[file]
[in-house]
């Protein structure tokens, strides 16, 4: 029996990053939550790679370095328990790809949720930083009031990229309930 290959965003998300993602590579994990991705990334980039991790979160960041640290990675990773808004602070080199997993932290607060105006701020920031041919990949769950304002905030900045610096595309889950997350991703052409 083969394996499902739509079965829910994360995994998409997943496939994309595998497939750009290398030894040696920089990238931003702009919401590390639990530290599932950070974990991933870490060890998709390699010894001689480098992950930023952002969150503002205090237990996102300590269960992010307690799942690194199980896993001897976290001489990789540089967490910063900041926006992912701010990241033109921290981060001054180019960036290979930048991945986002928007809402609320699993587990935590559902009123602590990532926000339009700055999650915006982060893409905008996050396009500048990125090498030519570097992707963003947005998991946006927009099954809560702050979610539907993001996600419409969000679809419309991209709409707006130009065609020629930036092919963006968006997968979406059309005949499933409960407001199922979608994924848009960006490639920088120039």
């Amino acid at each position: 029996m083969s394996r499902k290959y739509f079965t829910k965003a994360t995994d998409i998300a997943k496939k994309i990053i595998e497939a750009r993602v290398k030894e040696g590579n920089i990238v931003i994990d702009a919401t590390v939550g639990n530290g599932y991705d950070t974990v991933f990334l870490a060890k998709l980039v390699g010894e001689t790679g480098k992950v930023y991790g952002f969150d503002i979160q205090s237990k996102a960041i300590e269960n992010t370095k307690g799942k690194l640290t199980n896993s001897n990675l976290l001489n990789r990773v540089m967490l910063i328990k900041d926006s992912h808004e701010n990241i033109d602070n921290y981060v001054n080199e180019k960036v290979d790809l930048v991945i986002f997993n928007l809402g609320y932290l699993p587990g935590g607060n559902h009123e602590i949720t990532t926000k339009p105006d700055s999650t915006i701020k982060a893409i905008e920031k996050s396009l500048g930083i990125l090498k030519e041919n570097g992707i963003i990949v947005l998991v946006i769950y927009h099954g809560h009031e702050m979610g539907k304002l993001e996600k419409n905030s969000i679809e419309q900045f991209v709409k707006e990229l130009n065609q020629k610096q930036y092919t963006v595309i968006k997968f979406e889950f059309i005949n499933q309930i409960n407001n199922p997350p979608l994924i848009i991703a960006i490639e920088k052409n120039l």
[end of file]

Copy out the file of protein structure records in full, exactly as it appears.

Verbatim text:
[in-house]
């Protein structure tokens, strides 16, 4: 029996990053939550790679370095328990790809949720930083009031990229309930 290959965003998300993602590579994990991705990334980039991790979160960041640290990675990773808004602070080199997993932290607060105006701020920031041919990949769950304002905030900045610096595309889950997350991703052409 083969394996499902739509079965829910994360995994998409997943496939994309595998497939750009290398030894040696920089990238931003702009919401590390639990530290599932950070974990991933870490060890998709390699010894001689480098992950930023952002969150503002205090237990996102300590269960992010307690799942690194199980896993001897976290001489990789540089967490910063900041926006992912701010990241033109921290981060001054180019960036290979930048991945986002928007809402609320699993587990935590559902009123602590990532926000339009700055999650915006982060893409905008996050396009500048990125090498030519570097992707963003947005998991946006927009099954809560702050979610539907993001996600419409969000679809419309991209709409707006130009065609020629930036092919963006968006997968979406059309005949499933409960407001199922979608994924848009960006490639920088120039």
């Amino acid at each position: 029996m083969s394996r499902k290959y739509f079965t829910k965003a994360t995994d998409i998300a997943k496939k994309i990053i595998e497939a750009r993602v290398k030894e040696g590579n920089i990238v931003i994990d702009a919401t590390v939550g639990n530290g599932y991705d950070t974990v991933f990334l870490a060890k998709l980039v390699g010894e001689t790679g480098k992950v930023y991790g952002f969150d503002i979160q205090s237990k996102a960041i300590e269960n992010t370095k307690g799942k690194l640290t199980n896993s001897n990675l976290l001489n990789r990773v540089m967490l910063i328990k900041d926006s992912h808004e701010n990241i033109d602070n921290y981060v001054n080199e180019k960036v290979d790809l930048v991945i986002f997993n928007l809402g609320y932290l699993p587990g935590g607060n559902h009123e602590i949720t990532t926000k339009p105006d700055s999650t915006i701020k982060a893409i905008e920031k996050s396009l500048g930083i990125l090498k030519e041919n570097g992707i963003i990949v947005l998991v946006i769950y927009h099954g809560h009031e702050m979610g539907k304002l993001e996600k419409n905030s969000i679809e419309q900045f991209v709409k707006e990229l130009n065609q020629k610096q930036y092919t963006v595309i968006k997968f979406e889950f059309i005949n499933q309930i409960n407001n199922p997350p979608l994924i848009i991703a960006i490639e920088k052409n120039l």